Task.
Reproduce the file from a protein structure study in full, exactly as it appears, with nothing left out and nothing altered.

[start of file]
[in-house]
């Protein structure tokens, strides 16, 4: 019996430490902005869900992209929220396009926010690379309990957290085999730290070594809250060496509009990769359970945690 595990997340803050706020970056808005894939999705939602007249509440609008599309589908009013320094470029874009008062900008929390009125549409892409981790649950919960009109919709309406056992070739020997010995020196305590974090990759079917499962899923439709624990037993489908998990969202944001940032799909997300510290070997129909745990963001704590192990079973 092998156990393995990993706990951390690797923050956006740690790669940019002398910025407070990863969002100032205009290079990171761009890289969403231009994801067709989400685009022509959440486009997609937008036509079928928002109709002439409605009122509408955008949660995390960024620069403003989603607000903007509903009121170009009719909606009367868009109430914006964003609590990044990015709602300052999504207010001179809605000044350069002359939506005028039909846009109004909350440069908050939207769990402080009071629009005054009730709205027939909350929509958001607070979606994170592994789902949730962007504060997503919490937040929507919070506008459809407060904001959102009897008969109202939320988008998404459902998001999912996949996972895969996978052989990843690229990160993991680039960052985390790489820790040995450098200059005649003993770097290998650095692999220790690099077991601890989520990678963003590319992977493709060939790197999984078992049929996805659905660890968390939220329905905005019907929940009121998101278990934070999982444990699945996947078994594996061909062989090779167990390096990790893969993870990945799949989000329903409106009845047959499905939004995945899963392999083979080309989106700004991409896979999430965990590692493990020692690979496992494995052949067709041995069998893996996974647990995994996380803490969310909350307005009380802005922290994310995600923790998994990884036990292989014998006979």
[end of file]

[in-house]
């Protein structure tokens, strides 16, 4: 019996430490902005869900992209929220396009926010690379309990957290085999730290070594809250060496509009990769359970945690 595990997340803050706020970056808005894939999705939602007249509440609008599309589908009013320094470029874009008062900008929390009125549409892409981790649950919960009109919709309406056992070739020997010995020196305590974090990759079917499962899923439709624990037993489908998990969202944001940032799909997300510290070997129909745990963001704590192990079973 092998156990393995990993706990951390690797923050956006740690790669940019002398910025407070990863969002100032205009290079990171761009890289969403231009994801067709989400685009022509959440486009997609937008036509079928928002109709002439409605009122509408955008949660995390960024620069403003989603607000903007509903009121170009009719909606009367868009109430914006964003609590990044990015709602300052999504207010001179809605000044350069002359939506005028039909846009109004909350440069908050939207769990402080009071629009005054009730709205027939909350929509958001607070979606994170592994789902949730962007504060997503919490937040929507919070506008459809407060904001959102009897008969109202939320988008998404459902998001999912996949996972895969996978052989990843690229990160993991680039960052985390790489820790040995450098200059005649003993770097290998650095692999220790690099077991601890989520990678963003590319992977493709060939790197999984078992049929996805659905660890968390939220329905905005019907929940009121998101278990934070999982444990699945996947078994594996061909062989090779167990390096990790893969993870990945799949989000329903409106009845047959499905939004995945899963392999083979080309989106700004991409896979999430965990590692493990020692690979496992494995052949067709041995069998893996996974647990995994996380803490969310909350307005009380802005922290994310995600923790998994990884036990292989014998006979």